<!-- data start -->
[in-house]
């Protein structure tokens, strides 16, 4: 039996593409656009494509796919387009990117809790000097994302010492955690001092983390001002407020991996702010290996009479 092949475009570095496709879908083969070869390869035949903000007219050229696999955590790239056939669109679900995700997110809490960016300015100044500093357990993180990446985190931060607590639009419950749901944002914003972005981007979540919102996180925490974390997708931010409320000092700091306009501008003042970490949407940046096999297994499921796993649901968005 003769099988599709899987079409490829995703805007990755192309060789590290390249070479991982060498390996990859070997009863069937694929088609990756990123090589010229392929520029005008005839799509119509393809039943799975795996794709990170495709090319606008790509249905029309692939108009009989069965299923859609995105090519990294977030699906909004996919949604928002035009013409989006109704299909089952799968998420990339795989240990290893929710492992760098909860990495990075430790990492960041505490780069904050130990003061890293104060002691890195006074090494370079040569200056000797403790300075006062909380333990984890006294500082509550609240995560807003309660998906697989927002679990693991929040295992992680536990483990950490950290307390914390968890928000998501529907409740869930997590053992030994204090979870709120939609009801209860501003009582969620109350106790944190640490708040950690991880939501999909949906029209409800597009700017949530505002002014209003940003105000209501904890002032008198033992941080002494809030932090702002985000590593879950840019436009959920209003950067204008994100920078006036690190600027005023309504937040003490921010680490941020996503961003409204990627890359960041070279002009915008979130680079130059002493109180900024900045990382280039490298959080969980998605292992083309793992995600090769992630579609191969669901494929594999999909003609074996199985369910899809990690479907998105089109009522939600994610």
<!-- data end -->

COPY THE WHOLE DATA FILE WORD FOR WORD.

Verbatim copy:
[in-house]
């Protein structure tokens, strides 16, 4: 039996593409656009494509796919387009990117809790000097994302010492955690001092983390001002407020991996702010290996009479 092949475009570095496709879908083969070869390869035949903000007219050229696999955590790239056939669109679900995700997110809490960016300015100044500093357990993180990446985190931060607590639009419950749901944002914003972005981007979540919102996180925490974390997708931010409320000092700091306009501008003042970490949407940046096999297994499921796993649901968005 003769099988599709899987079409490829995703805007990755192309060789590290390249070479991982060498390996990859070997009863069937694929088609990756990123090589010229392929520029005008005839799509119509393809039943799975795996794709990170495709090319606008790509249905029309692939108009009989069965299923859609995105090519990294977030699906909004996919949604928002035009013409989006109704299909089952799968998420990339795989240990290893929710492992760098909860990495990075430790990492960041505490780069904050130990003061890293104060002691890195006074090494370079040569200056000797403790300075006062909380333990984890006294500082509550609240995560807003309660998906697989927002679990693991929040295992992680536990483990950490950290307390914390968890928000998501529907409740869930997590053992030994204090979870709120939609009801209860501003009582969620109350106790944190640490708040950690991880939501999909949906029209409800597009700017949530505002002014209003940003105000209501904890002032008198033992941080002494809030932090702002985000590593879950840019436009959920209003950067204008994100920078006036690190600027005023309504937040003490921010680490941020996503961003409204990627890359960041070279002009915008979130680079130059002493109180900024900045990382280039490298959080969980998605292992083309793992995600090769992630579609191969669901494929594999999909003609074996199985369910899809990690479907998105089109009522939600994610």